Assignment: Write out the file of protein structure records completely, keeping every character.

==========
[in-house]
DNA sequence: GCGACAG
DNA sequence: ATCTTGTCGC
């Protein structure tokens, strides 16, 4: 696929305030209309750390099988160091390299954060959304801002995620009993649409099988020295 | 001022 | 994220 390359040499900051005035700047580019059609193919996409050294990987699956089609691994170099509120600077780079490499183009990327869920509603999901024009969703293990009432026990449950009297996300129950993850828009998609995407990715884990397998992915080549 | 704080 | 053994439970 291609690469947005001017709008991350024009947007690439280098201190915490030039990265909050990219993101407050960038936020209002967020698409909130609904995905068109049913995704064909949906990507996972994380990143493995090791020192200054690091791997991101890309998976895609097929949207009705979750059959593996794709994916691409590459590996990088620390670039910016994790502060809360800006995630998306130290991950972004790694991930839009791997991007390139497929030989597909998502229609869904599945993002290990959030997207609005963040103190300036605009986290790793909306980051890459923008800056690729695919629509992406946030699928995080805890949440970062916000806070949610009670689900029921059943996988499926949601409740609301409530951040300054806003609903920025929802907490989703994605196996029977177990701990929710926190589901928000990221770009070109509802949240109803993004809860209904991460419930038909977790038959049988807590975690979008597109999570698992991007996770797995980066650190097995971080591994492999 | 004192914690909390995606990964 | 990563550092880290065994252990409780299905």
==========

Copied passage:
[in-house]
DNA sequence: GCGACAG
DNA sequence: ATCTTGTCGC
């Protein structure tokens, strides 16, 4: 696929305030209309750390099988160091390299954060959304801002995620009993649409099988020295 | 001022 | 994220 390359040499900051005035700047580019059609193919996409050294990987699956089609691994170099509120600077780079490499183009990327869920509603999901024009969703293990009432026990449950009297996300129950993850828009998609995407990715884990397998992915080549 | 704080 | 053994439970 291609690469947005001017709008991350024009947007690439280098201190915490030039990265909050990219993101407050960038936020209002967020698409909130609904995905068109049913995704064909949906990507996972994380990143493995090791020192200054690091791997991101890309998976895609097929949207009705979750059959593996794709994916691409590459590996990088620390670039910016994790502060809360800006995630998306130290991950972004790694991930839009791997991007390139497929030989597909998502229609869904599945993002290990959030997207609005963040103190300036605009986290790793909306980051890459923008800056690729695919629509992406946030699928995080805890949440970062916000806070949610009670689900029921059943996988499926949601409740609301409530951040300054806003609903920025929802907490989703994605196996029977177990701990929710926190589901928000990221770009070109509802949240109803993004809860209904991460419930038909977790038959049988807590975690979008597109999570698992991007996770797995980066650190097995971080591994492999 | 004192914690909390995606990964 | 990563550092880290065994252990409780299905």